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It’s so strange how life can send you in a direction that you never expected. The girl who got Cs in English, wrote a book. The girl who couldn’t stand up in front of a small group of classmates, now speaks in front of large audiences of ADULTS. It’s not without plenty of nerves and a whole lot of shaking (honestly – it’s unreal how my whole body shakes), but I am doing it. If it helps other families going through similar situations or helps students trying to understand what “special” looks like or helps people understand ALD or if it encourages people to support wonderful organizations like CPNJ – I’ll do it.

It’s my way of taking back some control. It’s my way of proving that our family has reached the other side of hell. It’s my way of not letting ALD win.

 

Love, Jess

 

 

 

Our (kinda) Skilled Companion

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Keegan is a Service Dog. To be exact, he’s a “Skilled Companion” which means that he has been trained to work with people with disabilities (JackO) under the guidance of a facilitator – that’s me. He was trained for two years by Canine Companions for Independence (CCI) and is qualified to be in public – wherever a human is allowed.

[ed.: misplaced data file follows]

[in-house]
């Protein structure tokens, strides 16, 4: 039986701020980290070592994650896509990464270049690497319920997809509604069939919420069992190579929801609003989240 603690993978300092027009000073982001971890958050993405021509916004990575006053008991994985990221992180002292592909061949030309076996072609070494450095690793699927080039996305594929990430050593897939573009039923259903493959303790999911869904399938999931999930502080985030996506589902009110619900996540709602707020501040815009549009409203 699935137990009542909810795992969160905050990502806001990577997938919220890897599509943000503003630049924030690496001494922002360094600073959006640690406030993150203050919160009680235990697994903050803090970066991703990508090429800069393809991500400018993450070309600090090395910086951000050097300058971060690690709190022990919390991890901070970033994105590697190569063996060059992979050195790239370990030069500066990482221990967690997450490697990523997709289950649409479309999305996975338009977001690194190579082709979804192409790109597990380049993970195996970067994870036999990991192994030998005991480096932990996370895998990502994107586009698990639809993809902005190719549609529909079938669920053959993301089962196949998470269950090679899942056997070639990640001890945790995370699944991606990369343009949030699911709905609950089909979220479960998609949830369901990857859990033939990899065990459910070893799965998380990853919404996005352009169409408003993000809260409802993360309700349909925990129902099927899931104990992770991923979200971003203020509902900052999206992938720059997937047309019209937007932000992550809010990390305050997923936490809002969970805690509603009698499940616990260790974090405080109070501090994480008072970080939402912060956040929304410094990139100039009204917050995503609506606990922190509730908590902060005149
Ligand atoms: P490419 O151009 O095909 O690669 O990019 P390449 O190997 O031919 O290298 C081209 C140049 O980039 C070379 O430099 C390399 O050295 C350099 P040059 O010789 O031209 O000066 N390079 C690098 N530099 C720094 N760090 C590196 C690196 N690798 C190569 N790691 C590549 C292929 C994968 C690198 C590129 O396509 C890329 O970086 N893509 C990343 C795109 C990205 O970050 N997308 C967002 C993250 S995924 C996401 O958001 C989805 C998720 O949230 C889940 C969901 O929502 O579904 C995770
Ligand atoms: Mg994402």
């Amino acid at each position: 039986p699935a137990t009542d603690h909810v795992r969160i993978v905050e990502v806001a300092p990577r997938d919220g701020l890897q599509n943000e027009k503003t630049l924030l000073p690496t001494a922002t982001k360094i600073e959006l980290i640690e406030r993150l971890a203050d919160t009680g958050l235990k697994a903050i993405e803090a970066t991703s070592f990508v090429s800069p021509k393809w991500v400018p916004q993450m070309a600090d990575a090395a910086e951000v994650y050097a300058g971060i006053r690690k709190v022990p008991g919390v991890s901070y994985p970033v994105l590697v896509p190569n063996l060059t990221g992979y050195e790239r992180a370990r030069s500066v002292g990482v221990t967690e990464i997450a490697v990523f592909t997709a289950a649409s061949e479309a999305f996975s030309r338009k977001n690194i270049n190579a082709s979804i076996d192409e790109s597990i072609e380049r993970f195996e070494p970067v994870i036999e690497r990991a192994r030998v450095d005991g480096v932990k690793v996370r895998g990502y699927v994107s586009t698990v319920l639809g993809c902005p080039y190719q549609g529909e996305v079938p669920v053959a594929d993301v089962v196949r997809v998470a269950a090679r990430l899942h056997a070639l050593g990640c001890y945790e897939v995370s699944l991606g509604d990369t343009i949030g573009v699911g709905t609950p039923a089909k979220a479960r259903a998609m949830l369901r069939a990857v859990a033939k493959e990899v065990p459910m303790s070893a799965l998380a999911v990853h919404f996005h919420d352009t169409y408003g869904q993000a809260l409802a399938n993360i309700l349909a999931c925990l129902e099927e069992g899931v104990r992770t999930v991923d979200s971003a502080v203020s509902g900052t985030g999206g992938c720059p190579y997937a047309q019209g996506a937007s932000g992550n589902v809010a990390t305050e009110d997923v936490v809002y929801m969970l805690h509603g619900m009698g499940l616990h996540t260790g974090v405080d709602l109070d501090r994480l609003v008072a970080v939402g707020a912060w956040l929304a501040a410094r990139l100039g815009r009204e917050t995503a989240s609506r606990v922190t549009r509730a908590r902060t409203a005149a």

Today Jack, Keegan and I are going out to Long Island for our Public Access Certification Test. We will be meeting up with a CCI team and several other CCI graduates at a mall where they have us work for an hour to see whether on not we are still qualified (under CCI standards) for public access. I’m a little nervous.

I hope the folks at CCI don’t see this, but I am pretty sure we’ve ruined Keegan. Sure, compared to Finn (our other pup), Keegan is a star, but when I think back to the dog we brought home 7 years ago, I cringe. Keegan knew over 40 commands and did not need any guidance to behave perfectly when in public. Now he’s a very sweet, kinda smartISH pet.

I keep warning our CCI trainers that we may have gotten a little lax over the years, and that perhaps Keegan’s skills might be a little rusty. The team has been sweet, assuring me that they understand that Keegan’s primary role is to be Jack’s buddy. “As long as your team can be handled safely and appropriately in public you should be fine”.